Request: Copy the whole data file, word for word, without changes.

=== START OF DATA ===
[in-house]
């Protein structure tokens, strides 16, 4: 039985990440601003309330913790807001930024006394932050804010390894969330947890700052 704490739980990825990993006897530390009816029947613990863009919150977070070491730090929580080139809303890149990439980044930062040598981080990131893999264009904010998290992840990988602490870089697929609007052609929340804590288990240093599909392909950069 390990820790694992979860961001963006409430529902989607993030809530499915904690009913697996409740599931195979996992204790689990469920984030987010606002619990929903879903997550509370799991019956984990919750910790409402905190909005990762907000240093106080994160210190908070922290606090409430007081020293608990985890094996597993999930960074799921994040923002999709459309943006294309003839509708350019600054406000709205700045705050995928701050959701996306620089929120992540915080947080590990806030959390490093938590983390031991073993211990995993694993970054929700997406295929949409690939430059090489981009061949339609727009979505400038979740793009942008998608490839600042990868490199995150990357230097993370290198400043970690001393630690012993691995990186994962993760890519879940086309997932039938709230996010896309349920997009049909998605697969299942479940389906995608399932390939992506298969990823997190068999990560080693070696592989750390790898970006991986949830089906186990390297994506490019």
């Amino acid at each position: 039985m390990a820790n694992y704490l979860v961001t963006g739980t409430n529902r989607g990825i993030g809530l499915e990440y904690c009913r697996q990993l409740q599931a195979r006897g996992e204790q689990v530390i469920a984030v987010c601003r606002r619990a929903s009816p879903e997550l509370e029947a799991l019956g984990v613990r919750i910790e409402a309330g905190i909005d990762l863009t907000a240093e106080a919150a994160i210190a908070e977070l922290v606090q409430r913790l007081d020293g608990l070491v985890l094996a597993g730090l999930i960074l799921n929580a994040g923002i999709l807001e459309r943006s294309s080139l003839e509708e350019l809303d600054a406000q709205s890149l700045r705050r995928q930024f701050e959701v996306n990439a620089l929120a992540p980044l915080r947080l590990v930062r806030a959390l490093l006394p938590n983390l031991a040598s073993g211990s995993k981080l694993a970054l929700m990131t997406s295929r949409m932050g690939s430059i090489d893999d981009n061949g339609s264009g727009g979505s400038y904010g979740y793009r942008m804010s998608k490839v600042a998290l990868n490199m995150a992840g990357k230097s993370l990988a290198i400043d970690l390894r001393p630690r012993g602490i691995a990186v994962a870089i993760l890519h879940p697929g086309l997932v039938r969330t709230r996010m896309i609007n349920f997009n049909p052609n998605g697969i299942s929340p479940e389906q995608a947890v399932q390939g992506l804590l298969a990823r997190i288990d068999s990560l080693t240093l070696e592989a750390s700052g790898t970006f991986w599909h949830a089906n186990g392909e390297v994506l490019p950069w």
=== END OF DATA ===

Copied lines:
[in-house]
């Protein structure tokens, strides 16, 4: 039985990440601003309330913790807001930024006394932050804010390894969330947890700052 704490739980990825990993006897530390009816029947613990863009919150977070070491730090929580080139809303890149990439980044930062040598981080990131893999264009904010998290992840990988602490870089697929609007052609929340804590288990240093599909392909950069 390990820790694992979860961001963006409430529902989607993030809530499915904690009913697996409740599931195979996992204790689990469920984030987010606002619990929903879903997550509370799991019956984990919750910790409402905190909005990762907000240093106080994160210190908070922290606090409430007081020293608990985890094996597993999930960074799921994040923002999709459309943006294309003839509708350019600054406000709205700045705050995928701050959701996306620089929120992540915080947080590990806030959390490093938590983390031991073993211990995993694993970054929700997406295929949409690939430059090489981009061949339609727009979505400038979740793009942008998608490839600042990868490199995150990357230097993370290198400043970690001393630690012993691995990186994962993760890519879940086309997932039938709230996010896309349920997009049909998605697969299942479940389906995608399932390939992506298969990823997190068999990560080693070696592989750390790898970006991986949830089906186990390297994506490019």
């Amino acid at each position: 039985m390990a820790n694992y704490l979860v961001t963006g739980t409430n529902r989607g990825i993030g809530l499915e990440y904690c009913r697996q990993l409740q599931a195979r006897g996992e204790q689990v530390i469920a984030v987010c601003r606002r619990a929903s009816p879903e997550l509370e029947a799991l019956g984990v613990r919750i910790e409402a309330g905190i909005d990762l863009t907000a240093e106080a919150a994160i210190a908070e977070l922290v606090q409430r913790l007081d020293g608990l070491v985890l094996a597993g730090l999930i960074l799921n929580a994040g923002i999709l807001e459309r943006s294309s080139l003839e509708e350019l809303d600054a406000q709205s890149l700045r705050r995928q930024f701050e959701v996306n990439a620089l929120a992540p980044l915080r947080l590990v930062r806030a959390l490093l006394p938590n983390l031991a040598s073993g211990s995993k981080l694993a970054l929700m990131t997406s295929r949409m932050g690939s430059i090489d893999d981009n061949g339609s264009g727009g979505s400038y904010g979740y793009r942008m804010s998608k490839v600042a998290l990868n490199m995150a992840g990357k230097s993370l990988a290198i400043d970690l390894r001393p630690r012993g602490i691995a990186v994962a870089i993760l890519h879940p697929g086309l997932v039938r969330t709230r996010m896309i609007n349920f997009n049909p052609n998605g697969i299942s929340p479940e389906q995608a947890v399932q390939g992506l804590l298969a990823r997190i288990d068999s990560l080693t240093l070696e592989a750390s700052g790898t970006f991986w599909h949830a089906n186990g392909e390297v994506l490019p950069w």